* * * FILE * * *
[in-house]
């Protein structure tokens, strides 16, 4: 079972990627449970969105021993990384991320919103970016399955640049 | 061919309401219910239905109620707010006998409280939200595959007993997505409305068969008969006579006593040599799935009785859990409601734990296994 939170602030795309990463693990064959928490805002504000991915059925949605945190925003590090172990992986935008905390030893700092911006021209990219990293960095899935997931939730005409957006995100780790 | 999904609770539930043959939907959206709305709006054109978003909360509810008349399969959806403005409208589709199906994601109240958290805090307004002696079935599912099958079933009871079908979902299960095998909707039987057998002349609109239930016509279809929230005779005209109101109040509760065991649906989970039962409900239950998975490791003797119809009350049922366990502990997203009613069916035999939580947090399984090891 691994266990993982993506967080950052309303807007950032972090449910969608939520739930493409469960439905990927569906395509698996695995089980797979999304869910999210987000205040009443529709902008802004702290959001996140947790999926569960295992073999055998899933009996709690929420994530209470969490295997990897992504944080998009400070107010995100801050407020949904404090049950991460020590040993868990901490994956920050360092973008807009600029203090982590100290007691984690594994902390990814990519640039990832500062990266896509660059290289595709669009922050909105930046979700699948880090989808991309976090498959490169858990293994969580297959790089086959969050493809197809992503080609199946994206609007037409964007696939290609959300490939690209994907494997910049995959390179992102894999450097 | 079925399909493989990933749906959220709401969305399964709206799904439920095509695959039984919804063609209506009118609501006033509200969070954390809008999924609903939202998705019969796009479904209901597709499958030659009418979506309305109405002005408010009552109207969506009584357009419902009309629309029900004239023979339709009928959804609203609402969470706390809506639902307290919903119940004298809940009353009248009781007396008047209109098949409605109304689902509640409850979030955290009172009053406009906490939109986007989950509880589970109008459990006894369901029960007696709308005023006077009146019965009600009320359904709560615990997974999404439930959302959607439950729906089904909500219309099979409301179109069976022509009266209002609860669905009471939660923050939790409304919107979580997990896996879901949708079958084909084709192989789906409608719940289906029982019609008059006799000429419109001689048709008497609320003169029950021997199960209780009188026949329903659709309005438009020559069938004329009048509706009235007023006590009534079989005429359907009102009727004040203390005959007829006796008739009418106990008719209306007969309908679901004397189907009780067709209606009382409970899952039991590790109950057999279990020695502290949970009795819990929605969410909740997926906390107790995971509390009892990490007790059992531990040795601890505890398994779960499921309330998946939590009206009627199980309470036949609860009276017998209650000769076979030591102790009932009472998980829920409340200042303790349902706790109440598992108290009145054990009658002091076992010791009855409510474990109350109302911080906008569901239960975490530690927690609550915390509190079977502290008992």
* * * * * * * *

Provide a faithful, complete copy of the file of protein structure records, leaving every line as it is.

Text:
[in-house]
């Protein structure tokens, strides 16, 4: 079972990627449970969105021993990384991320919103970016399955640049 | 061919309401219910239905109620707010006998409280939200595959007993997505409305068969008969006579006593040599799935009785859990409601734990296994 939170602030795309990463693990064959928490805002504000991915059925949605945190925003590090172990992986935008905390030893700092911006021209990219990293960095899935997931939730005409957006995100780790 | 999904609770539930043959939907959206709305709006054109978003909360509810008349399969959806403005409208589709199906994601109240958290805090307004002696079935599912099958079933009871079908979902299960095998909707039987057998002349609109239930016509279809929230005779005209109101109040509760065991649906989970039962409900239950998975490791003797119809009350049922366990502990997203009613069916035999939580947090399984090891 691994266990993982993506967080950052309303807007950032972090449910969608939520739930493409469960439905990927569906395509698996695995089980797979999304869910999210987000205040009443529709902008802004702290959001996140947790999926569960295992073999055998899933009996709690929420994530209470969490295997990897992504944080998009400070107010995100801050407020949904404090049950991460020590040993868990901490994956920050360092973008807009600029203090982590100290007691984690594994902390990814990519640039990832500062990266896509660059290289595709669009922050909105930046979700699948880090989808991309976090498959490169858990293994969580297959790089086959969050493809197809992503080609199946994206609007037409964007696939290609959300490939690209994907494997910049995959390179992102894999450097 | 079925399909493989990933749906959220709401969305399964709206799904439920095509695959039984919804063609209506009118609501006033509200969070954390809008999924609903939202998705019969796009479904209901597709499958030659009418979506309305109405002005408010009552109207969506009584357009419902009309629309029900004239023979339709009928959804609203609402969470706390809506639902307290919903119940004298809940009353009248009781007396008047209109098949409605109304689902509640409850979030955290009172009053406009906490939109986007989950509880589970109008459990006894369901029960007696709308005023006077009146019965009600009320359904709560615990997974999404439930959302959607439950729906089904909500219309099979409301179109069976022509009266209002609860669905009471939660923050939790409304919107979580997990896996879901949708079958084909084709192989789906409608719940289906029982019609008059006799000429419109001689048709008497609320003169029950021997199960209780009188026949329903659709309005438009020559069938004329009048509706009235007023006590009534079989005429359907009102009727004040203390005959007829006796008739009418106990008719209306007969309908679901004397189907009780067709209606009382409970899952039991590790109950057999279990020695502290949970009795819990929605969410909740997926906390107790995971509390009892990490007790059992531990040795601890505890398994779960499921309330998946939590009206009627199980309470036949609860009276017998209650000769076979030591102790009932009472998980829920409340200042303790349902706790109440598992108290009145054990009658002091076992010791009855409510474990109350109302911080906008569901239960975490530690927690609550915390509190079977502290008992």